If this continuing discourse on the translation of the Mass demonstrates anything, it is the folly of allowing the Mass to be celebrated in the vernacular. Unity of worship--what was once a hallmark of Catholicism--has been destroyed and will never be restored unless the Church returns her mother tongue to prominence. At the very least, the Canon (the real one, not the fakes that are normative today), and the original words of consecration (including the “mysterium fidei”), out to be in Latin.

  • Posted by: - Jul. 07, 2006 3:50 PM ET USA

    I think that the real conflict takes place at a level that is deeper than Latin grammar. Take the mistranslation of "Credo" as "We believe". In the Tridentine Mass this simple verb introduced a personal testimony of belief, with the understanding that it is literally impossible for an individual to testify to the belief of anyone but himself. "I believe" is both correct Latin and is something an individual can actually affirm. "We believe" sounds nice, but carries in it a structural falsehood.

  • Posted by: - Jul. 07, 2006 1:48 PM ET USA

    Maybe the bishops should invite Bill Clinton to explain the variations in meaning a word could have. He made as much sense as some of their interpretations. Even better, simply go back to 1963 's version of the Mass. Forget about the tragic revisions that followed. Pick the liturgy up from that point as if nothing had happened.

  • Posted by: - Jul. 07, 2006 1:18 PM ET USA

    The "new" translations are important in themselves as a 1st step back towards the outward expression of the sacred in the Mass and the Sacraments. But there is also an underlying contest of wills and the USCCB is the one who blinked. A new day has begun.

  • Posted by: - Jul. 07, 2006 12:02 PM ET USA

    At a used book sale recently I picked up a copy of the 1966 "Peoples Mass" missal. The 1966 missal and the current ICEL proposal are very similar, even considering that the 1966 missal preceeds the Novus Ordo. And for the liturgical music folks... there already exists musical mass settings for the new (old) english translations. I found them in this 1966 missal. You can read the lamentations concerning mass musical settings at:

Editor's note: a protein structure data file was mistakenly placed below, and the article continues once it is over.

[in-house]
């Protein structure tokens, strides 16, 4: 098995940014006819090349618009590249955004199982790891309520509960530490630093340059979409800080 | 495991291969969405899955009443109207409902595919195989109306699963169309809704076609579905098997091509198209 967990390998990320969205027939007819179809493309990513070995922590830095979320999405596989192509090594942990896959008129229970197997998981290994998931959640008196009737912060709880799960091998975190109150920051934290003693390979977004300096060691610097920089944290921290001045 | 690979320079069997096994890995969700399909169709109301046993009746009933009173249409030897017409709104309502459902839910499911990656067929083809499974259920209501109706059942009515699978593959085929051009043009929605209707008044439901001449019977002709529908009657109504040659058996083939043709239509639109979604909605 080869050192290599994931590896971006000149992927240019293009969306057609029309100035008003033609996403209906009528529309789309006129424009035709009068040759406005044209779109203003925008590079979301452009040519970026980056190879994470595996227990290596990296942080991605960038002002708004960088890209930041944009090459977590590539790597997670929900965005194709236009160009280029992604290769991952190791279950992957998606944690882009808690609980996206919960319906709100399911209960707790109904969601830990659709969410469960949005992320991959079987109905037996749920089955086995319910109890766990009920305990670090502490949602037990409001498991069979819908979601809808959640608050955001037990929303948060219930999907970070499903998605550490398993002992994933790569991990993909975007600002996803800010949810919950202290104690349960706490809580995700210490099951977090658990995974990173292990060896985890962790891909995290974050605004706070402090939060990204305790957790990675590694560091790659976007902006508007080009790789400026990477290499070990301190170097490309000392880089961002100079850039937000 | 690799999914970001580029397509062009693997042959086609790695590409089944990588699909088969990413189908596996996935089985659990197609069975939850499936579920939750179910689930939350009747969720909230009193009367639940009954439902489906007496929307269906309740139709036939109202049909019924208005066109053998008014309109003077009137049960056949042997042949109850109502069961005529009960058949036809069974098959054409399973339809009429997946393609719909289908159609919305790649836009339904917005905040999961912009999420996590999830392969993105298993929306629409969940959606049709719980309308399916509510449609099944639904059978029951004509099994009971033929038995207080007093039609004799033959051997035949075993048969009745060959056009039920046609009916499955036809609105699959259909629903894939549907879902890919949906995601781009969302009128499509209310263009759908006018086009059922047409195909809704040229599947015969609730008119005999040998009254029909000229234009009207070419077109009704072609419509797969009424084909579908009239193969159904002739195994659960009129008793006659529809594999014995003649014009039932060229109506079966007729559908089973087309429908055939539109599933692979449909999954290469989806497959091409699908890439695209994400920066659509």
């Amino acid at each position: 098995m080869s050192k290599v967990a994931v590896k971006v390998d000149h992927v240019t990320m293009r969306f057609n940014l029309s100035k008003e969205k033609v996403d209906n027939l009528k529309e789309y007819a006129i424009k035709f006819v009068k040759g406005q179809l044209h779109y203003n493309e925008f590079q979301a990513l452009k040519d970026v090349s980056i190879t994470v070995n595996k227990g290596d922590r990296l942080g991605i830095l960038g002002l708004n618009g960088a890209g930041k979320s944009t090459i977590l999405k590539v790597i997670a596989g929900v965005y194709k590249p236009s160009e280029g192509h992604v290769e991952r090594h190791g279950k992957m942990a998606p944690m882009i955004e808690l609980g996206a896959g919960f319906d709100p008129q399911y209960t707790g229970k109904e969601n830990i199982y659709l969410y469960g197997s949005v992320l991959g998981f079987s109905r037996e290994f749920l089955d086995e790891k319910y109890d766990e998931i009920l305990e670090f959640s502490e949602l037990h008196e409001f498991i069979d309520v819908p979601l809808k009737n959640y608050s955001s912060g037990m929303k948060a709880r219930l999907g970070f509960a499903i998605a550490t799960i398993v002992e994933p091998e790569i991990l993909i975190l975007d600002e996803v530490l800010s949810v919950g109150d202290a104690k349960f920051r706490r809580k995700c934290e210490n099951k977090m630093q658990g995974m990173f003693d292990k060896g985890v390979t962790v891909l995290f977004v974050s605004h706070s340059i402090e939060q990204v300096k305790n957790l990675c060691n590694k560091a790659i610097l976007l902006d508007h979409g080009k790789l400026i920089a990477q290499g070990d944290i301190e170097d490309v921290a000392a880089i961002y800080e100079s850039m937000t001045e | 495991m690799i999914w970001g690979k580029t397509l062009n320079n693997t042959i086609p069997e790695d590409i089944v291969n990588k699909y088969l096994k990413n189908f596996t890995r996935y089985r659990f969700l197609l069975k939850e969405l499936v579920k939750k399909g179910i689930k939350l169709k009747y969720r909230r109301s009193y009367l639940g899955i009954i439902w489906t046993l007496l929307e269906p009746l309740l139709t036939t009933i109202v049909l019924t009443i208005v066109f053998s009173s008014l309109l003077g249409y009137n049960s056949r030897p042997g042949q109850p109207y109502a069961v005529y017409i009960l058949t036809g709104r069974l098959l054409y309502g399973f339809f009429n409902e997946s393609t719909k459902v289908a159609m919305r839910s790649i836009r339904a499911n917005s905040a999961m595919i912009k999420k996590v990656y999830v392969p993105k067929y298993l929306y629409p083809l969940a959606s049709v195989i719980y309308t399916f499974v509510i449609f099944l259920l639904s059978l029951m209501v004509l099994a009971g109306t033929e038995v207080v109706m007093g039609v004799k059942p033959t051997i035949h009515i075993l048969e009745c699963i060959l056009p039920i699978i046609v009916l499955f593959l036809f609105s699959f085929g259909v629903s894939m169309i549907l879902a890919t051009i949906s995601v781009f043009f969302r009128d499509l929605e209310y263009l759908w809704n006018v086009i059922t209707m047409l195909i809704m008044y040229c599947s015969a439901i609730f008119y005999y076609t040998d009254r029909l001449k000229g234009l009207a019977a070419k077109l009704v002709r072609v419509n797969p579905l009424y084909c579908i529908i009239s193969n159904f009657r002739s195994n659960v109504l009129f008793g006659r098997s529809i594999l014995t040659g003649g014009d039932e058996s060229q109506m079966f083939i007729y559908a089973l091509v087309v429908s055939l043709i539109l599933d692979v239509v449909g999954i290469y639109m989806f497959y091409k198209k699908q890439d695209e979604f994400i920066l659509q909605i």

• Posted by: Charles134 - Jul. 07, 2006 11:21 AM ET USA

    This isn't the worst thing Adamec's ever done. The post does make me wonder, "When does romanitas rise to the level of (sinful) lying?"

  • Posted by: Eleazar - Jul. 07, 2006 11:02 AM ET USA

    "What we have is a linguistic difficulty, particular to English." Of course, if we celebrated in Latin (the mother tongue of the Church) there would be no "linguistic difficulty." Leo, I cannot speak for the rest of the country, but in Richmond, Virginia, there is actually a very vibrant community of teachers and others interested in Latin. They have an annual convention that attracts upwards of 500 Latin students from across the state.

  • Posted by: - Jul. 07, 2006 10:23 AM ET USA

    I thought Bishop Adamec's piece was OK - no, it was good. Pehaps a bit apologetic (charitable) on the history, but certainly not out of spirit on the intent for restoration of authenticity. I am unfamiliar with this Bishop, so I've no idea whether he's consistent in his fidelity. I see no heterodoxy in this article.

  • Posted by: - Jul. 07, 2006 10:13 AM ET USA

    High school Latin teachers? There may be 10-15 left in the entire US. At least the Bishop of Altoona is defending the new translation, not sapping at it like that bishop from Florida.